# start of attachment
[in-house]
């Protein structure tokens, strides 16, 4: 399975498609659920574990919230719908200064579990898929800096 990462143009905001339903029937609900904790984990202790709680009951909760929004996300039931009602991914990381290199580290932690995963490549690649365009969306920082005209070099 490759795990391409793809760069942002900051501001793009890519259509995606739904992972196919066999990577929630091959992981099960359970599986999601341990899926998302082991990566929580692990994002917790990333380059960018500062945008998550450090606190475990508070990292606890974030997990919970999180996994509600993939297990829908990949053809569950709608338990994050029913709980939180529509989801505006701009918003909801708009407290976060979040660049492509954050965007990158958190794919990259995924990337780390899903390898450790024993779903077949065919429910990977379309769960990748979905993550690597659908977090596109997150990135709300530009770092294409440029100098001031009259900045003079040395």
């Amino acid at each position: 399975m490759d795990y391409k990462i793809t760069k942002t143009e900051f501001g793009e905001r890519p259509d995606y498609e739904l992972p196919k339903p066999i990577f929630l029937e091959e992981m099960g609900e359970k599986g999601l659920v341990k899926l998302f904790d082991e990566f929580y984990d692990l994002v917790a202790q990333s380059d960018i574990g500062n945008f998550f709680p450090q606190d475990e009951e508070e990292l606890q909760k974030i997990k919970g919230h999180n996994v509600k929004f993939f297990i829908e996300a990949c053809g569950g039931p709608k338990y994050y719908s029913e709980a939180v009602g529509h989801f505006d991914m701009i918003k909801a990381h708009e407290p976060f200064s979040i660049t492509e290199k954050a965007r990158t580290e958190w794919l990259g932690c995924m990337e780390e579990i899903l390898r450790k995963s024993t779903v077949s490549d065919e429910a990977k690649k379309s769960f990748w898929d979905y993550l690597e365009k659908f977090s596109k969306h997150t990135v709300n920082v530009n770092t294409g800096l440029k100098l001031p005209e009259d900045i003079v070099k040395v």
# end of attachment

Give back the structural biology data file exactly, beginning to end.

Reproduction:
[in-house]
């Protein structure tokens, strides 16, 4: 399975498609659920574990919230719908200064579990898929800096 990462143009905001339903029937609900904790984990202790709680009951909760929004996300039931009602991914990381290199580290932690995963490549690649365009969306920082005209070099 490759795990391409793809760069942002900051501001793009890519259509995606739904992972196919066999990577929630091959992981099960359970599986999601341990899926998302082991990566929580692990994002917790990333380059960018500062945008998550450090606190475990508070990292606890974030997990919970999180996994509600993939297990829908990949053809569950709608338990994050029913709980939180529509989801505006701009918003909801708009407290976060979040660049492509954050965007990158958190794919990259995924990337780390899903390898450790024993779903077949065919429910990977379309769960990748979905993550690597659908977090596109997150990135709300530009770092294409440029100098001031009259900045003079040395």
């Amino acid at each position: 399975m490759d795990y391409k990462i793809t760069k942002t143009e900051f501001g793009e905001r890519p259509d995606y498609e739904l992972p196919k339903p066999i990577f929630l029937e091959e992981m099960g609900e359970k599986g999601l659920v341990k899926l998302f904790d082991e990566f929580y984990d692990l994002v917790a202790q990333s380059d960018i574990g500062n945008f998550f709680p450090q606190d475990e009951e508070e990292l606890q909760k974030i997990k919970g919230h999180n996994v509600k929004f993939f297990i829908e996300a990949c053809g569950g039931p709608k338990y994050y719908s029913e709980a939180v009602g529509h989801f505006d991914m701009i918003k909801a990381h708009e407290p976060f200064s979040i660049t492509e290199k954050a965007r990158t580290e958190w794919l990259g932690c995924m990337e780390e579990i899903l390898r450790k995963s024993t779903v077949s490549d065919e429910a990977k690649k379309s769960f990748w898929d979905y993550l690597e365009k659908f977090s596109k969306h997150t990135v709300n920082v530009n770092t294409g800096l440029k100098l001031p005209e009259d900045i003079v070099k040395v």